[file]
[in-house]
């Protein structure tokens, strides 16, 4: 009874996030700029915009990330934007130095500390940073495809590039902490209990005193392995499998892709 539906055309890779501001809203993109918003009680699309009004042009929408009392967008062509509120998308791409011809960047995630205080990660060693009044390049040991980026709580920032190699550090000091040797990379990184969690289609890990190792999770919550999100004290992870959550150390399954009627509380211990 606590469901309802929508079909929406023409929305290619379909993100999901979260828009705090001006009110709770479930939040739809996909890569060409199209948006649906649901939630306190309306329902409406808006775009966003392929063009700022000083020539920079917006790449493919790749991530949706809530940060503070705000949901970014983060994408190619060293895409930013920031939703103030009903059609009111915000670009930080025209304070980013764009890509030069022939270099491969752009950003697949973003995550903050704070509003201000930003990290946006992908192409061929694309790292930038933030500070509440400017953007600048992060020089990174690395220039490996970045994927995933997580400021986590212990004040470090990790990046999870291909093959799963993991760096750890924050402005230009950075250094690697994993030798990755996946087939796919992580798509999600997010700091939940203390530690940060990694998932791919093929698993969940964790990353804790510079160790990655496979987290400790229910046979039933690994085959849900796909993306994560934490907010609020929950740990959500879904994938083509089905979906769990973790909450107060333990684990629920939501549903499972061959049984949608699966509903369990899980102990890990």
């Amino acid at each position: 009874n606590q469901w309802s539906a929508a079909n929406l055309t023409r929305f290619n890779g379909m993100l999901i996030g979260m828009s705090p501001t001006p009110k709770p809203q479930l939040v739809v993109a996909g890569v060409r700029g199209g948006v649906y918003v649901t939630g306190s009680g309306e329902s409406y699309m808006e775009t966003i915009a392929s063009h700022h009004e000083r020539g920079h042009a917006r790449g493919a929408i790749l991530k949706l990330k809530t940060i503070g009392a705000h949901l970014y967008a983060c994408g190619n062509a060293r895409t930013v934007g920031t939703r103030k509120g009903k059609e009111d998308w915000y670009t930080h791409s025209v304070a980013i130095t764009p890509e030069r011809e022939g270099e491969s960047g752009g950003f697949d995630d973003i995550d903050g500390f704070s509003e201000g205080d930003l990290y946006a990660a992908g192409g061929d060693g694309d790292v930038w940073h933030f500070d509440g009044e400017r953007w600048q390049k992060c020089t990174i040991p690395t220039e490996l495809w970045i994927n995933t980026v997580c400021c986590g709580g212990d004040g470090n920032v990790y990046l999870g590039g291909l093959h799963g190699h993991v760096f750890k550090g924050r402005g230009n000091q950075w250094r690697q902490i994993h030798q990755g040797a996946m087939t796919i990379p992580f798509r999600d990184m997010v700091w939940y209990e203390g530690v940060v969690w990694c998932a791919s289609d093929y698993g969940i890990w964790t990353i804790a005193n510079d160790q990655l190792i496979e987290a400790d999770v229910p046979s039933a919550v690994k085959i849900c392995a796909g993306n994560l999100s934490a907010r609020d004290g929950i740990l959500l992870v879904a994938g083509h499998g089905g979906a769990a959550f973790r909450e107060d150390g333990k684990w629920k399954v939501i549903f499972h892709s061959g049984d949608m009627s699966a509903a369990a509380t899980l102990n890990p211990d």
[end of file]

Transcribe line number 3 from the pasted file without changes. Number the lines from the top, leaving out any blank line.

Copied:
């Amino acid at each position: 009874n606590q469901w309802s539906a929508a079909n929406l055309t023409r929305f290619n890779g379909m993100l999901i996030g979260m828009s705090p501001t001006p009110k709770p809203q479930l939040v739809v993109a996909g890569v060409r700029g199209g948006v649906y918003v649901t939630g306190s009680g309306e329902s409406y699309m808006e775009t966003i915009a392929s063009h700022h009004e000083r020539g920079h042009a917006r790449g493919a929408i790749l991530k949706l990330k809530t940060i503070g009392a705000h949901l970014y967008a983060c994408g190619n062509a060293r895409t930013v934007g920031t939703r103030k509120g009903k059609e009111d998308w915000y670009t930080h791409s025209v304070a980013i130095t764009p890509e030069r011809e022939g270099e491969s960047g752009g950003f697949d995630d973003i995550d903050g500390f704070s509003e201000g205080d930003l990290y946006a990660a992908g192409g061929d060693g694309d790292v930038w940073h933030f500070d509440g009044e400017r953007w600048q390049k992060c020089t990174i040991p690395t220039e490996l495809w970045i994927n995933t980026v997580c400021c986590g709580g212990d004040g470090n920032v990790y990046l999870g590039g291909l093959h799963g190699h993991v760096f750890k550090g924050r402005g230009n000091q950075w250094r690697q902490i994993h030798q990755g040797a996946m087939t796919i990379p992580f798509r999600d990184m997010v700091w939940y209990e203390g530690v940060v969690w990694c998932a791919s289609d093929y698993g969940i890990w964790t990353i804790a005193n510079d160790q990655l190792i496979e987290a400790d999770v229910p046979s039933a919550v690994k085959i849900c392995a796909g993306n994560l999100s934490a907010r609020d004290g929950i740990l959500l992870v879904a994938g083509h499998g089905g979906a769990a959550f973790r909450e107060d150390g333990k684990w629920k399954v939501i549903f499972h892709s061959g049984d949608m009627s699966a509903a369990a509380t899980l102990n890990p211990d």